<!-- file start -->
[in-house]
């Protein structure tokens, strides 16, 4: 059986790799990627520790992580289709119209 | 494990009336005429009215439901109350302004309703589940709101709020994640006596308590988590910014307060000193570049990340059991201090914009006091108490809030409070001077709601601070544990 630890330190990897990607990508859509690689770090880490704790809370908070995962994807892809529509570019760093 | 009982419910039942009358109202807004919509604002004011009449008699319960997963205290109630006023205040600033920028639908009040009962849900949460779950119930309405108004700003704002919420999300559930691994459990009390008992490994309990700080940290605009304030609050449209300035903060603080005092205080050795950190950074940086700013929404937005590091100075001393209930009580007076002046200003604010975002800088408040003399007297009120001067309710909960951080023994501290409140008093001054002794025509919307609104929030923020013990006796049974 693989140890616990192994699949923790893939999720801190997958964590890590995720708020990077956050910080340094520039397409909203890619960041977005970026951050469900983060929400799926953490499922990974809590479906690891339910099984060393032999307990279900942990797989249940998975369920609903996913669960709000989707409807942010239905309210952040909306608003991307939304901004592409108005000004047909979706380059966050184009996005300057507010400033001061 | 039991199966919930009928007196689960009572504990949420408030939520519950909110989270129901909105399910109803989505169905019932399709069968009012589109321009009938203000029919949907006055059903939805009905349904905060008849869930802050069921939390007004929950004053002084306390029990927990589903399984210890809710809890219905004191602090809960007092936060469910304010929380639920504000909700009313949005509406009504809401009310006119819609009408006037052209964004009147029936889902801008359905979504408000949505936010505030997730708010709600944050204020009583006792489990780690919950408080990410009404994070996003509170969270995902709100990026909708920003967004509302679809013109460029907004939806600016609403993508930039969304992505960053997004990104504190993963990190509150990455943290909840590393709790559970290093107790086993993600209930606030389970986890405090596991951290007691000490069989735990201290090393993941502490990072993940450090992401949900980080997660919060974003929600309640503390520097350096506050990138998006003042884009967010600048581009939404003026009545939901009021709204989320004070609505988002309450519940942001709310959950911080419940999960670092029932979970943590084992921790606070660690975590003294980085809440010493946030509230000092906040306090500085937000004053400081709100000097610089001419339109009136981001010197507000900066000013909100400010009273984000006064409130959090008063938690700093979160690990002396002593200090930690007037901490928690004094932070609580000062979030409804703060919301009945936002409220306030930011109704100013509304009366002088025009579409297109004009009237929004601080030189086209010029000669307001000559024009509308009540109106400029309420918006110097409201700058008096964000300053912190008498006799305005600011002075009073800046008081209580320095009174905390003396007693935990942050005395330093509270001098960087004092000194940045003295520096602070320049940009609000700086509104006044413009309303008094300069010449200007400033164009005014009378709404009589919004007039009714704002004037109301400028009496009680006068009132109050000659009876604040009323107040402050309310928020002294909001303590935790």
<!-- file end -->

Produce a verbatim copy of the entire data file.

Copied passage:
[in-house]
């Protein structure tokens, strides 16, 4: 059986790799990627520790992580289709119209 | 494990009336005429009215439901109350302004309703589940709101709020994640006596308590988590910014307060000193570049990340059991201090914009006091108490809030409070001077709601601070544990 630890330190990897990607990508859509690689770090880490704790809370908070995962994807892809529509570019760093 | 009982419910039942009358109202807004919509604002004011009449008699319960997963205290109630006023205040600033920028639908009040009962849900949460779950119930309405108004700003704002919420999300559930691994459990009390008992490994309990700080940290605009304030609050449209300035903060603080005092205080050795950190950074940086700013929404937005590091100075001393209930009580007076002046200003604010975002800088408040003399007297009120001067309710909960951080023994501290409140008093001054002794025509919307609104929030923020013990006796049974 693989140890616990192994699949923790893939999720801190997958964590890590995720708020990077956050910080340094520039397409909203890619960041977005970026951050469900983060929400799926953490499922990974809590479906690891339910099984060393032999307990279900942990797989249940998975369920609903996913669960709000989707409807942010239905309210952040909306608003991307939304901004592409108005000004047909979706380059966050184009996005300057507010400033001061 | 039991199966919930009928007196689960009572504990949420408030939520519950909110989270129901909105399910109803989505169905019932399709069968009012589109321009009938203000029919949907006055059903939805009905349904905060008849869930802050069921939390007004929950004053002084306390029990927990589903399984210890809710809890219905004191602090809960007092936060469910304010929380639920504000909700009313949005509406009504809401009310006119819609009408006037052209964004009147029936889902801008359905979504408000949505936010505030997730708010709600944050204020009583006792489990780690919950408080990410009404994070996003509170969270995902709100990026909708920003967004509302679809013109460029907004939806600016609403993508930039969304992505960053997004990104504190993963990190509150990455943290909840590393709790559970290093107790086993993600209930606030389970986890405090596991951290007691000490069989735990201290090393993941502490990072993940450090992401949900980080997660919060974003929600309640503390520097350096506050990138998006003042884009967010600048581009939404003026009545939901009021709204989320004070609505988002309450519940942001709310959950911080419940999960670092029932979970943590084992921790606070660690975590003294980085809440010493946030509230000092906040306090500085937000004053400081709100000097610089001419339109009136981001010197507000900066000013909100400010009273984000006064409130959090008063938690700093979160690990002396002593200090930690007037901490928690004094932070609580000062979030409804703060919301009945936002409220306030930011109704100013509304009366002088025009579409297109004009009237929004601080030189086209010029000669307001000559024009509308009540109106400029309420918006110097409201700058008096964000300053912190008498006799305005600011002075009073800046008081209580320095009174905390003396007693935990942050005395330093509270001098960087004092000194940045003295520096602070320049940009609000700086509104006044413009309303008094300069010449200007400033164009005014009378709404009589919004007039009714704002004037109301400028009496009680006068009132109050000659009876604040009323107040402050309310928020002294909001303590935790």